Fun is, it turns out, a bigger part of the Bee than non-spellers might imagine. The “word nerds,” as the regional champs like to call themselves, attend Bee Week in Washington before the competition. Molly calls it a “summer-camp” experience, where students say things like “I found my people! This is the first time I felt like I fit in!” Word nerds make best friends during Bee Week. 

Molly’s favorite part of the Bee is that it is about “so much more than academic achievement.” She explains, “The Bee is all about teaching kids poise under pressure, public speaking, courage, bravery, camaraderie.” Molly marvels at “the confidence it takes for them to get on stage, the thrill they feel at getting it right. It’s amazing to watch!”  

A personal hope of Molly’s—as well as an institutional goal of the Bee—is for the competition to become more diverse, inclusive and equitable. One strategy is to generate more in-house study materials. “Some families can pay a private spelling coach $300 an hour,” Molly says, “and the Bee has big dreams about how to combat that, to make access to entry much easier and truly open to everyone.” As Molly is quick to point out, the problem of unequal access pervades every arena of competition for children. Still, “The Bee wants to be for everyone—for English-language learners, kids just starting school, kids coming from someplace where academic achievement is not valued.” The Bee also wants to be for kids who may not have ambitions to win the top trophy, but who can find something in the program that will spark a desire to learn more. 

Elements of all Molly’s majors come together in this vision for the Bee: politics, sociology, psychology and education as well as English. Indeed, Molly’s Ohio State experience has remained with her in many positive ways. Her favorite Buckeye tradition was “Singing ‘Carmen Ohio’ at the end of every football game, win or lose,” a practice that is in line with the spirit of her vision for the Bee. Asked what stands out about Ohio State for her, Molly exclaims, “I love Ohio State!” She always tells prospective college students who cross her path that they should consider Ohio State because there is nothing you can’t study here. “The most magical thing is you can pursue whatever path you want, and everything is open to you.” Looking back, she is relieved she did not go to a college that specialized in the social sciences that were her first choice of major, because Ohio State offered so many more possibilities when those majors were not as satisfying as she had hoped. “My education at Ohio State has paid for itself a hundred times over by now!”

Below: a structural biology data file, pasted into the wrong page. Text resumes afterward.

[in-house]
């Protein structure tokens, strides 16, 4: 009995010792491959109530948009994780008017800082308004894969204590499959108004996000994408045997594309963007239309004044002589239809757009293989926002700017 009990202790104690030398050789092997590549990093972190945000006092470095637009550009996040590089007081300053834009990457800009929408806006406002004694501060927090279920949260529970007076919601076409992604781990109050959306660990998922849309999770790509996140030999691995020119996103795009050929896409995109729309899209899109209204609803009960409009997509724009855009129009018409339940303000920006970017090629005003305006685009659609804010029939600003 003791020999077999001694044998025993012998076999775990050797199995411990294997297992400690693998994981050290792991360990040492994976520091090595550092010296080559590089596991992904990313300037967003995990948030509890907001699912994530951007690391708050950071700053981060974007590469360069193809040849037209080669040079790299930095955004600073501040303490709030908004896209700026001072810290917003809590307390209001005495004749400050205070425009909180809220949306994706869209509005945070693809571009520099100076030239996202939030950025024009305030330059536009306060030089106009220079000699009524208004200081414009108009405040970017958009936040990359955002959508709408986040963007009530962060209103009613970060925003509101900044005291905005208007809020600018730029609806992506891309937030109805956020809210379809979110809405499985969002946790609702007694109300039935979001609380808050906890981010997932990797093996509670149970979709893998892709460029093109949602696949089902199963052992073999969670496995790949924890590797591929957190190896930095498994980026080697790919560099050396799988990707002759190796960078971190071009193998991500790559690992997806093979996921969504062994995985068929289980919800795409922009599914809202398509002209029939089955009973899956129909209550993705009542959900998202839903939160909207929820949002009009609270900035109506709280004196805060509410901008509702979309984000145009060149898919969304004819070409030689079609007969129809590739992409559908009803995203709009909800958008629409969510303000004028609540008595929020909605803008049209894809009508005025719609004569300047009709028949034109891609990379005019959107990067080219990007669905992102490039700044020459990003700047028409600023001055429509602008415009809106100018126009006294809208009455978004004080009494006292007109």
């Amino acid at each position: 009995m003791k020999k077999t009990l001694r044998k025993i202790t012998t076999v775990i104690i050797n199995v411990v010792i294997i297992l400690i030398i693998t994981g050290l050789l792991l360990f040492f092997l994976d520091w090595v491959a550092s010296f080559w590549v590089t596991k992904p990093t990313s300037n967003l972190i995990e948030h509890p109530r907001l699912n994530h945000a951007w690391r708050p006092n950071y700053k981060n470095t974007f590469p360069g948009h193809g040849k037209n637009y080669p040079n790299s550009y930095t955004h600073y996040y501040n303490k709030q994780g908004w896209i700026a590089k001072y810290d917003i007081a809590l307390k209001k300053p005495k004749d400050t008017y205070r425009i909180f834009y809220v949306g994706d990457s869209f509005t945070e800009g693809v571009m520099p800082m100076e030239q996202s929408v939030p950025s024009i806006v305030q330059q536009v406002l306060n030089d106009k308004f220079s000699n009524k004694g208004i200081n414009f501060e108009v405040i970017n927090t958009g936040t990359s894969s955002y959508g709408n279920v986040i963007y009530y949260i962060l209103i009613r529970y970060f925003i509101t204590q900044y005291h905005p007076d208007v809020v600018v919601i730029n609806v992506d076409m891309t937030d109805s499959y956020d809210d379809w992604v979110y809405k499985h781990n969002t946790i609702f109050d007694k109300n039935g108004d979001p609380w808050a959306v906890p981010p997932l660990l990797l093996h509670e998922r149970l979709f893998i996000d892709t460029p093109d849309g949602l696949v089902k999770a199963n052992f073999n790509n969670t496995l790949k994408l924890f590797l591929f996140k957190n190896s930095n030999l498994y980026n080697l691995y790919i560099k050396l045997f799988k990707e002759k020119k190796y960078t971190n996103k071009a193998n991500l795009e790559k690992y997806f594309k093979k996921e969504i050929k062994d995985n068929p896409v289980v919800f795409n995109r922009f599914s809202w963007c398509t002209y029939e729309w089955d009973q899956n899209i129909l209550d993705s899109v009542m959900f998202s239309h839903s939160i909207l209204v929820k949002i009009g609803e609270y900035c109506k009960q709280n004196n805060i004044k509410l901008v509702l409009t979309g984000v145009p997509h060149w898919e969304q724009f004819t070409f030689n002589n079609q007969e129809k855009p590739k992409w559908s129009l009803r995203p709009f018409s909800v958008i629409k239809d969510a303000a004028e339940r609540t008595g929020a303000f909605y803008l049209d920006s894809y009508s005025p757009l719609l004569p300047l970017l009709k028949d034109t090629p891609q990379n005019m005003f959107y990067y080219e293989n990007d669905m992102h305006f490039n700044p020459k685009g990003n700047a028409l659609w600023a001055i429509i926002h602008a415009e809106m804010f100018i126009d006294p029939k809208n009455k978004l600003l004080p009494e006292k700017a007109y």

As much as her English major skills have paid off in her job, Molly stresses that what she learned in English classes is important for everyone who works in a corporate setting. Most important, according to Molly, was to learn clarity and concision of communication. Being concise is crucial because “nobody has time to read a 10-paragraph email!” She is struck by how often she hears people at work negatively critiquing coworkers’ writing style, often behind their backs. Writing is, she feels, undervalued in the workplace, but “being able to effectively and concisely communicate goes a long way in making people want to work with you.” Her advice to students who are considering their options is to keep in mind that English courses teach you to be pleasant to work with, not just by communicating clearly but by providing practice in “how to disagree with someone and still work with them.” Those skills don’t get taught in the workplace, Molly says, “but English classes teach them.” 

by Robyn Warhol, College of Arts and Sciences Distinguished Professor of English